Alabama Agency Maximizes GPS Value for Fleet
As the department responsible for implementing state environmental laws, it’s appropriate the Alabama Department of Environmental Management (ADEM) has made strides toward becoming a greener fleet. While many fleets are moving toward biodiesel or alternative-energy vehicles, the ADEM is using telematics technology to make its existing fleet more efficient and to reduce harmful emissions. As fleets face stricter emissions standards, this technology could put agencies ahead of the pack.
Alabama Dept. of Environmental Management headquarters.
System Measures Performance
Of the 112 field inspection vehicles in the main fleet that serves its Montgomery, Ala., offices, ADEM equipped 101 with GPS tracking devices. Using Networkfleet, the department is able to monitor more than just vehicle location.
"We are always looking for ways to control costs. After researching the benefits of using GPS tracking systems, we began to look for an effective, easy-to-use system that would hopefully reduce our miles traveled and increase our fuel economy," said Aubrey White, chief of the ADEM general services branch. "We became aware of Networkfleet’s ability to monitor not only location and speed, but engine and emission performance as well. This feature was very desirable to us as the State’s environmental regulatory agency."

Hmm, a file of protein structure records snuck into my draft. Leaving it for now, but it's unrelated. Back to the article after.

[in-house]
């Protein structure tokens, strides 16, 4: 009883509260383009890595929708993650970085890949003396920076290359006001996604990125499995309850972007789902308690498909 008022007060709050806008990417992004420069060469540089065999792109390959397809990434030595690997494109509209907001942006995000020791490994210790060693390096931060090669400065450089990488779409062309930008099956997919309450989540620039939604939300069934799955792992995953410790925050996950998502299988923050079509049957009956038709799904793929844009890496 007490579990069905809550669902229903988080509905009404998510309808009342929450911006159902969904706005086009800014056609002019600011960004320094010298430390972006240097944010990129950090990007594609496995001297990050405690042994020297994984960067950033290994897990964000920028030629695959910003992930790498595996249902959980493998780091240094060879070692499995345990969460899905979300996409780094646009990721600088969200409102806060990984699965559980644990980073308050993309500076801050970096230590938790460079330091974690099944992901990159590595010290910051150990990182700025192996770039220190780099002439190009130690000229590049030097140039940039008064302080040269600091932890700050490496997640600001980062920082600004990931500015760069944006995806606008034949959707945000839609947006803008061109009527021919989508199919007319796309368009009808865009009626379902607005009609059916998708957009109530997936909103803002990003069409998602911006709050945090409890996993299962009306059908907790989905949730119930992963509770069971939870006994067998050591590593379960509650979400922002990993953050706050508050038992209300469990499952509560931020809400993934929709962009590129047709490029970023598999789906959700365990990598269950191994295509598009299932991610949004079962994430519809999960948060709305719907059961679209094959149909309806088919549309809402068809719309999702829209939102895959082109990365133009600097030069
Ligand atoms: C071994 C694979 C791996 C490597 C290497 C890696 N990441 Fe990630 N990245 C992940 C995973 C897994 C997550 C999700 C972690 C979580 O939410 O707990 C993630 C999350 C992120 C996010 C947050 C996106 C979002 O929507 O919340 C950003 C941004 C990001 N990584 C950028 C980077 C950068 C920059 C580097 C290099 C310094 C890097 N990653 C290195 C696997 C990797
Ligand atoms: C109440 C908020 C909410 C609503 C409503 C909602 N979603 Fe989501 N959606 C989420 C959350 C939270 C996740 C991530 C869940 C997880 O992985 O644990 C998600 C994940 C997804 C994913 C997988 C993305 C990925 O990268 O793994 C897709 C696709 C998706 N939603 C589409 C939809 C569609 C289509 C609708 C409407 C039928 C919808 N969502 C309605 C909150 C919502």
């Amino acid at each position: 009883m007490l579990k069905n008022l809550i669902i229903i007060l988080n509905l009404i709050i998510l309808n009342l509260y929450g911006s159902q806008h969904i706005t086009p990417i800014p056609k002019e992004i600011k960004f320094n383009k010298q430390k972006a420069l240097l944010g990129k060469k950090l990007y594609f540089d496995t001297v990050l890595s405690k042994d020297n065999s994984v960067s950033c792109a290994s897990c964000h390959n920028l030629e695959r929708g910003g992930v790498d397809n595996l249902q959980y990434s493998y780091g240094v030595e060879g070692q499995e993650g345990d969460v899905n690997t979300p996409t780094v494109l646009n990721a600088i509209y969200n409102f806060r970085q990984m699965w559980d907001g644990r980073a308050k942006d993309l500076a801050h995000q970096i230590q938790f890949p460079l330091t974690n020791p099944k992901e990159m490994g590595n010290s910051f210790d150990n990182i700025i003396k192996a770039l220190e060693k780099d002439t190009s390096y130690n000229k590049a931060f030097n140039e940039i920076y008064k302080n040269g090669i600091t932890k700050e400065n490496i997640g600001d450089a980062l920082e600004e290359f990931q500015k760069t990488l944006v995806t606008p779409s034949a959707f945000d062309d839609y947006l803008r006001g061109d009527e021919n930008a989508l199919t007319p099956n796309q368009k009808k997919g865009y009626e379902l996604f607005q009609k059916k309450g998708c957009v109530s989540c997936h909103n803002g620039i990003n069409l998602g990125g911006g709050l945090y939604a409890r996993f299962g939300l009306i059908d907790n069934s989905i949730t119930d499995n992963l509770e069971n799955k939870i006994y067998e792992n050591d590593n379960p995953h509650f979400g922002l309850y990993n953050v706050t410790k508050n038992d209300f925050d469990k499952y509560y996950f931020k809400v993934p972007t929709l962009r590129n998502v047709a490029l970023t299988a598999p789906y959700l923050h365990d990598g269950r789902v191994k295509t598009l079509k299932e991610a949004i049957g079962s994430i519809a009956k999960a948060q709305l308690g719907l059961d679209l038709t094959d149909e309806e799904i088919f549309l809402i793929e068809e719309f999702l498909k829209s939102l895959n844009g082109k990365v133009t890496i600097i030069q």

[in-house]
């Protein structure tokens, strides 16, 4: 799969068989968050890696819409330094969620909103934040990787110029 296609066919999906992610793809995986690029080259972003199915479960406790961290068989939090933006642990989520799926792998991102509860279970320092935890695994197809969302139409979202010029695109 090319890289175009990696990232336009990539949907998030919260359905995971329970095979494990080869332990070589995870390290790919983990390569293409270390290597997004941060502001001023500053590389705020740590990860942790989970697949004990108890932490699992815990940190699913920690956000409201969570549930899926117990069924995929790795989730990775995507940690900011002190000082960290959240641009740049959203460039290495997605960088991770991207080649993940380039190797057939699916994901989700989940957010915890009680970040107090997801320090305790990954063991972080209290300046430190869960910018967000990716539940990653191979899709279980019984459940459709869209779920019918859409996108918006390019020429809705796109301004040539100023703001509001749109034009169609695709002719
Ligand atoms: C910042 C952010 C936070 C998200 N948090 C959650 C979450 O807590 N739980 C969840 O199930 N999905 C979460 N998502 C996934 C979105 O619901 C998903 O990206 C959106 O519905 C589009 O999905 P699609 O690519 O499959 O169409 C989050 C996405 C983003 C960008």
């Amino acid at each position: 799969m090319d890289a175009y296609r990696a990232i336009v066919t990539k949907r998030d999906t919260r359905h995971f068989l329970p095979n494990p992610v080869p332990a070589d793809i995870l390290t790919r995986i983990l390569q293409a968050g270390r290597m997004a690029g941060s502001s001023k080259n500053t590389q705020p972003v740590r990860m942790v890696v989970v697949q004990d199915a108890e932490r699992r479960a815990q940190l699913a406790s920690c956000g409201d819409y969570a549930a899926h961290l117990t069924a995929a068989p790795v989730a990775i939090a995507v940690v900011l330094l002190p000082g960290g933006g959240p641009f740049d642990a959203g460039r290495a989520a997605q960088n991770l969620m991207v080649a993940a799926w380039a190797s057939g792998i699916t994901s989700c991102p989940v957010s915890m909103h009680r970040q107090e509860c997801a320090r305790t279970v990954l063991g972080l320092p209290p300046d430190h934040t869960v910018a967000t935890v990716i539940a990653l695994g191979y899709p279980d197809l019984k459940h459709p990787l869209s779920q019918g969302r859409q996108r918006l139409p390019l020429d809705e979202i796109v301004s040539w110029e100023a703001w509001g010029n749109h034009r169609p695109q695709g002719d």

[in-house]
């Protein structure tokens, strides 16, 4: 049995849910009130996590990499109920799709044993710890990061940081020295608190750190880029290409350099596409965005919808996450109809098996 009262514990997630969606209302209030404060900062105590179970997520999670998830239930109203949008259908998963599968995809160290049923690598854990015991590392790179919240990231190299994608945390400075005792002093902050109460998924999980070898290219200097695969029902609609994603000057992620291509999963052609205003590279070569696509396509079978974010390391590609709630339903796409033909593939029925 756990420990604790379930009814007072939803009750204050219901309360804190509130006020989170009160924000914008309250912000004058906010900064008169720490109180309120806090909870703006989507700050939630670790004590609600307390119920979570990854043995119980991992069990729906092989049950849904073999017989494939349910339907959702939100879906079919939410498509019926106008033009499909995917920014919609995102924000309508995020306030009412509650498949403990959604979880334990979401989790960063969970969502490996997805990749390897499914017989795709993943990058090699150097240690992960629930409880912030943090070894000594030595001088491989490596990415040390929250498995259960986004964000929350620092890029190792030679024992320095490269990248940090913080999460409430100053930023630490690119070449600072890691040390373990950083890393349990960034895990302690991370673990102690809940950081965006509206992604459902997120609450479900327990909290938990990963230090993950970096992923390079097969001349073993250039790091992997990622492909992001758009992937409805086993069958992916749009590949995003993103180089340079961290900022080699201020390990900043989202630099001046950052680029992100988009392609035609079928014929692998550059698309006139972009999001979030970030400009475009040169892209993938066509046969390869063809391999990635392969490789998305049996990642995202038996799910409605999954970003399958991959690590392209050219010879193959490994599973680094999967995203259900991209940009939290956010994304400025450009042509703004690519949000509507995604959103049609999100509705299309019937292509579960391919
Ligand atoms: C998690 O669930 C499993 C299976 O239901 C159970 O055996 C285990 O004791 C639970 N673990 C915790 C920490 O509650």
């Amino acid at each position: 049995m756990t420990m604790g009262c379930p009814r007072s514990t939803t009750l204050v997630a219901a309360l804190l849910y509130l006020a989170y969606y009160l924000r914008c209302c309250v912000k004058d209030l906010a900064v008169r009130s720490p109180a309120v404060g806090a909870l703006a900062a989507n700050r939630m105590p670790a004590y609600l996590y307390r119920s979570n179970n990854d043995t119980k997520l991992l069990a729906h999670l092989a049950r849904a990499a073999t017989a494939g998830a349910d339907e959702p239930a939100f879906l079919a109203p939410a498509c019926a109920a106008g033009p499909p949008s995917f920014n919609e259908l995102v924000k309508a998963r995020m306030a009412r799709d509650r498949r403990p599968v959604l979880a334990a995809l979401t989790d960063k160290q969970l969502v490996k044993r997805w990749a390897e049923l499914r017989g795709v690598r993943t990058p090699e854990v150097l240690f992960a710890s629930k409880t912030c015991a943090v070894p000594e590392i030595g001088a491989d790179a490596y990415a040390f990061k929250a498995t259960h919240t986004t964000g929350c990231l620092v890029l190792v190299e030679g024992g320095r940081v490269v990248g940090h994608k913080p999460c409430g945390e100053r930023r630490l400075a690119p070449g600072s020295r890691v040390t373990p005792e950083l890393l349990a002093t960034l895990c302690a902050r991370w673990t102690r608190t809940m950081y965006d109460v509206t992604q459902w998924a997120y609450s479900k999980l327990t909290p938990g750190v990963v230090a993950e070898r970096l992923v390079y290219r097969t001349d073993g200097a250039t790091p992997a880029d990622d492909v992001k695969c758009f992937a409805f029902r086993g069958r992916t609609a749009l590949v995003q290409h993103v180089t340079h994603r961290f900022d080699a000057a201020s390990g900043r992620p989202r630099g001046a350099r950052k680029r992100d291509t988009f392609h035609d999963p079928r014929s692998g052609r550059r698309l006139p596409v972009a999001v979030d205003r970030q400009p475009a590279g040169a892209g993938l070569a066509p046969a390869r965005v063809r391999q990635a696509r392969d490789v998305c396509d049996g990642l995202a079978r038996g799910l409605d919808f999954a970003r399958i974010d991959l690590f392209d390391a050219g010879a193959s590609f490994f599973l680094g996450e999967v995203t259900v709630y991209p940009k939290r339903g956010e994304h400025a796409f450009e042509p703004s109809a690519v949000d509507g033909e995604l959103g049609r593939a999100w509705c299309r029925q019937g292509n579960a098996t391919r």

The telematics devices are used on a variety of vehicles, including sedans, four-wheel-drive trucks, and utility vehicles. The vehicles are used primarily for field inspections and data collection to support ADEM air, land, and water pollution control programs. With many of those vehicles traveling between 15,000-20,000 miles per year, using GPS tracking devices and monitoring vehicle performance can significantly impact fuel consumption and the environment. By monitoring vehicle speed, miles traveled, idle time, unnecessary vehicle use, and emissions, the Networkfleet devices can help reduce air pollution and increase fleet efficiency.
While fleet vehicles are in the field, fleet managers can log into the Networkfleet system and determine at a glance the current location and speed of each vehicle. Additionally, the system automatically e-mails weekly speed reports and start/end-of-day reports that help audit vehicle use.
According to White, a benefit to a live reporting GPS system is the ability to dispatch vehicles already in the field. "It is quite easy to determine the closest vehicle to a location of interest, and this feature could be used to dispatch the field inspector closest to a spill or other environmental emergency, saving valuable travel time."
With remote diagnostics, fleet managers are immediately alerted if a performance problem arises. The system generates instant e-mails whenever a vehicle onboard diagnostic system returns a trouble code.
"One of the most common problems detected is a cylinder misfire, which may mean it is time for the vehicle to receive a tune-up or other service," White said. "The dispatcher for our motor pool can immediately schedule the vehicle for maintenance, usually before the vehicle even returns from the trip."
Even though the system offers fleet managers and dispatchers a variety of metrics and issues to track, White says the information isn’t overwhelming. "We have found that the system gives us just the right amount of information — enough to be useful without being a burden."